Pasture Management Tips
Posted: April 7, 2010
Donna Foulk, PSU Extension Educator
Mow Your Way to a Healthier Pasture - Mowing benefits a pasture in many ways. Mowing at regular intervals maintains grasses in a vegetative stage and produces a high quality, uniform pasture. Mowing also promotes tillering of the grass which leads to a dense, leafy sward. In addition to maintaining quality and productivity of favorable species, mowing also helps prevent the growth of weeds. It removes some weed species and reduces the production of weed seeds by others. Mowing at the proper height is important to maintain the health and survival of pasture grasses. Many grass species store their energy reserves in the bottom few inches of the plant, so mowing too low reduces their reserves and limits their ability to regrow. When mowing, maintain a mowing height of 2 to 3 inches if your pasture is composed primarily of fine-bladed, short grass species such as perennial ryegrass and bluegrass. Mow to maintain a slightly higher level of 3-5 inches if you pasture is composed primarily of taller species such as orchardgrass or timothy.
Reduce Weed Pressure - Weeds can be a serious problem in pastures. Since some weeds can be harmful to animal health, pastures should be managed to minimize the presence of weeds. If you are establishing a new pasture, it is important to address weed issues prior to planting. In established pastures, the most effective weed management technique is to maintain a healthy stand of grasses and legumes which compete with weed seedlings. If weeds continue to be a problem, an herbicide application may be appropriate to suppress them. If weed pressure is high, the conditions which promote weed growth need to be addressed. Herbicide alone will not provide a long-term solution.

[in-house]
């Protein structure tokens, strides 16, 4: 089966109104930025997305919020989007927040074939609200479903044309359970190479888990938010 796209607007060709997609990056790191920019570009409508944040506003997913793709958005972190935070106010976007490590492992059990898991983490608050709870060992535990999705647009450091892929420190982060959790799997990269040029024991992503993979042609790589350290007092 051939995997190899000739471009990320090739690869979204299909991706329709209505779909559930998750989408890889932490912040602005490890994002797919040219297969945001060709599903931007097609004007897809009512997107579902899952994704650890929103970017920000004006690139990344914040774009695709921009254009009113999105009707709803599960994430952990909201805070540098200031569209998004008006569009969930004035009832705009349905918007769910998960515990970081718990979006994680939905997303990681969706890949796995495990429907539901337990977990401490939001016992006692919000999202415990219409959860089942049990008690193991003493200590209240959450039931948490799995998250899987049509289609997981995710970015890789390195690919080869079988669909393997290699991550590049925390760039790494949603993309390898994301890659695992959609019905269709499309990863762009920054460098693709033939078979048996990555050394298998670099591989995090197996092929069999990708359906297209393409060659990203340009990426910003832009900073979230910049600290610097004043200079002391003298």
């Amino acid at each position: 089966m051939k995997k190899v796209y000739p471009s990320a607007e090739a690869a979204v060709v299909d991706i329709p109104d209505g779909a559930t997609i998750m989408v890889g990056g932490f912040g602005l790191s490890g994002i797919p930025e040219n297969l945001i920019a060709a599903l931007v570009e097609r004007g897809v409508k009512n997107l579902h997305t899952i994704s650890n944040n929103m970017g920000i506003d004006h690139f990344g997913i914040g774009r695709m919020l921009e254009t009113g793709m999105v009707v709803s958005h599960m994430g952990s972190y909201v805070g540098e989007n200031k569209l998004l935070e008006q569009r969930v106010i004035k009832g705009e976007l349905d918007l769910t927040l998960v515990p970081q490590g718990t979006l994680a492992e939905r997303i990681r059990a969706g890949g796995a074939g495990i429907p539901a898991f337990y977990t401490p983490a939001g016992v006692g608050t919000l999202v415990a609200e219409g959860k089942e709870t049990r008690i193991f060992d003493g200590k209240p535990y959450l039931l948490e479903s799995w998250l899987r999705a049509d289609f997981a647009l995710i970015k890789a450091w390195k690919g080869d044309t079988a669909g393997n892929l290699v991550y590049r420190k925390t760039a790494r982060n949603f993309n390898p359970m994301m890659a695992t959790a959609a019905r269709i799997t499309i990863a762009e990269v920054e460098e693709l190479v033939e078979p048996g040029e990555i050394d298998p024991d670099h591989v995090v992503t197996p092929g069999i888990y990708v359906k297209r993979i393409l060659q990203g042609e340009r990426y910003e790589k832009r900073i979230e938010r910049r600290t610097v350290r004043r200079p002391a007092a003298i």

The first step in any weed control program is to identify the specific species of weeds in your pasture. If you decide to use herbicides as a weed management tool, it is very important to apply the right product because the efficacy varies by species. An herbicide that eliminates one weed species may have no activity on another weed.
In addition to selecting the correct product, it is important to apply the herbicide at the right time. To ensure the timing of application is effective to control the specific weed, it is important to identify the life cycle of the weed. Perennial weeds live more than one year and are dormant in the winter. The ideal time to control perennial weeds is late summer when the weeds are moving their food reserves into the roots. Canada thistle, curly dock, and milkweed are examples of perennial weeds that commonly grow in pastures.
Annual weeds only live one year, but are prolific seed producers. The parent plant will die but the weed seeds that are produced can germinate and produce many plants the following year. Annual weeds exist as summer annual or winter annual weeds. Summer annual weeds produce seeds in the summer. The seeds survive the winter and germinate the next spring. A thick, healthy stand of grasses should be able to out-compete newly emerging weed seedlings in spring. If summer annual weeds do become established, then the mature weeds will be highly visible in summer, since the grasses are slowing their growth at this time due to hot, dry conditions. Mowing can sometimes effectively reduce weed seed production and will help reduce weed pressure. The ideal time to control summer annual weeds with herbicides is in late spring when the weed seedlings are very small. It is a poor decision to use herbicides on summer annual weeds in late summer because the plants have already dropped their seeds and are beginning to die. Examples of some common summer annual weeds are lamb’s quarters, ragweed, and pigweed.